A new play byTom Stoppard
Directed byJack O'Brien

Newhouse Theater / Seating Chart / Directions

It has been a dozen years since Tom Stoppard lit up the Beaumont stage with his brilliant play, The Coast of Utopia. That extraordinary trilogy thrilled New York audiences over the course of a whole season and won 7 Tony Awards including Best Play. Lincoln Center Theater also presented Stoppard's Arcadia, The Invention of Love, Hapgood and Rock ‘N’ Roll, now he's back at LCT with his first new play in ten years. THE HARD PROBLEM is a powerful take on a contemporary dilemma, filled with provocative discourse and quick wit.

THE HARD PROBLEM introduces a young woman, Hilary (Adelaide Clemens), a psychology student who is newly employed as a research assistant at a neuroscience think-tank financed by a hedge-fund billionaire. He believes the brain and the ability to map and understand it are the key to predicting financial patterns, human behavior and more. But as Hilary’s career advances she and her colleagues struggle with what scientists call ‘the hard problem’ which asks: if the brain is made of nothing but facts, what is consciousness? For Hilary the possibility of genuine altruism, without a hidden Darwinian self-interest, depends on the answer. Meanwhile she is nursing a private sorrow. She needs a miracle and prays for one every day.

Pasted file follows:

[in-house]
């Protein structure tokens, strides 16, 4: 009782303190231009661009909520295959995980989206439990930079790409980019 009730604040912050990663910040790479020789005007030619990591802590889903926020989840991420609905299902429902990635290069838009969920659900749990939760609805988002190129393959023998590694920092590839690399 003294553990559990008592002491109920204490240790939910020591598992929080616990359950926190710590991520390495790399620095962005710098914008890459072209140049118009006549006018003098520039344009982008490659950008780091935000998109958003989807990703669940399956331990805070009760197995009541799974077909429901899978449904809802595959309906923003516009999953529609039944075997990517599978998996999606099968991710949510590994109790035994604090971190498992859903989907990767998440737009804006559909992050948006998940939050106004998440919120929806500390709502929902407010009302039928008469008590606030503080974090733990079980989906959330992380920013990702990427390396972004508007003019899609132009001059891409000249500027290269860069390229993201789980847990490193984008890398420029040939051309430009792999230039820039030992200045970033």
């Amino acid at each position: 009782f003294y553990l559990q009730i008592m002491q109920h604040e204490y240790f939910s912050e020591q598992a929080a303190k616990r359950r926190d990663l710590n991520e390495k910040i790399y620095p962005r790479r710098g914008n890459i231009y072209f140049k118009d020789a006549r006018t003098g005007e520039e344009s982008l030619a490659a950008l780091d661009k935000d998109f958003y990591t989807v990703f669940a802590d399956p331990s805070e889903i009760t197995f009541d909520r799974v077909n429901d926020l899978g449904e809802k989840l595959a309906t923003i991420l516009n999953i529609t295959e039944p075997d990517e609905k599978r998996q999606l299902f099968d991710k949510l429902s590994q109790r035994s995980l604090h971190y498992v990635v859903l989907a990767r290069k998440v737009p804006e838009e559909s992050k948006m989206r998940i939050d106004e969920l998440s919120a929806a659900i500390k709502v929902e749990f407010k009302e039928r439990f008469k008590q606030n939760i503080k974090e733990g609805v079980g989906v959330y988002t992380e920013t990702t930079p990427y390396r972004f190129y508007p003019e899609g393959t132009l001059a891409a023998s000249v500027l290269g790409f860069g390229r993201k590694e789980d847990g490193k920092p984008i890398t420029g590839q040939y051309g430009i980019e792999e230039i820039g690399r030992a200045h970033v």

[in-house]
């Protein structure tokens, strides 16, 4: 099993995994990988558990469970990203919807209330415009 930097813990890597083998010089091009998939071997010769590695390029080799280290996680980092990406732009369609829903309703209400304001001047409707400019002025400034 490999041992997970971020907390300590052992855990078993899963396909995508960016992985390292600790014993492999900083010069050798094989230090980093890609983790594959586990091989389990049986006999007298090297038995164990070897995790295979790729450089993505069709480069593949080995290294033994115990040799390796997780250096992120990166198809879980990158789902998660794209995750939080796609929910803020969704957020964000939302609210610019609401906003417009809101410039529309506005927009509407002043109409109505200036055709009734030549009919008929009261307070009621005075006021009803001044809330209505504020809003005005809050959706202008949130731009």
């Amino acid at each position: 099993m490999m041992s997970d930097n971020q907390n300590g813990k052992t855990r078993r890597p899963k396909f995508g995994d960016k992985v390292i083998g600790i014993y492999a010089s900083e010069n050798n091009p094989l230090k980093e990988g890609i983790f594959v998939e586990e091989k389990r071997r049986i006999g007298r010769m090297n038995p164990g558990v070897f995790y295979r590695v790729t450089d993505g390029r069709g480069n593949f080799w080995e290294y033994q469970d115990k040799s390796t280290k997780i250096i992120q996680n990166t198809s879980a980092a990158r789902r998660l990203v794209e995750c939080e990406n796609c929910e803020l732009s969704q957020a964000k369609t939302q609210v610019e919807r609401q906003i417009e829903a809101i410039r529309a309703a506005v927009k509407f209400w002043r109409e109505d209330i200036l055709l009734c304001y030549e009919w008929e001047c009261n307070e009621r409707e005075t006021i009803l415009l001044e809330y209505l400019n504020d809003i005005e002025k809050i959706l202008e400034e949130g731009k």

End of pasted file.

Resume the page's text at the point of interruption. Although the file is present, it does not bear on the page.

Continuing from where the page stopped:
View photos from the first rehearsal of THE HARD PROBLEM.

The Hard Problem On the LCT Blog

  • Speaking the Speech with Elizabeth Smith

    Speaking the Speech with Elizabeth Smith

    "Dialect is tricky because it’s influenced culturally and geographically. And now social media has done a number on it."

  • Jack O'Brien on Cracking THE HARD PROBLEM

    Jack O'Brien on Cracking THE HARD PROBLEM

    When I spoke with Jack O’Brien, director of THE HARD PROBLEM, we spoke less about plot specifics – it’s too early in the production process to give much away – than about other matters.

  • THE HARD PROBLEM: First Rehearsal

    THE HARD PROBLEM: First Rehearsal

    Normally, I wouldn’t go on about the standard aspects of a meet-and-greet. But a collaboration as fruitful as Tom Stoppard and Jack O'Brien's demands slight expansion.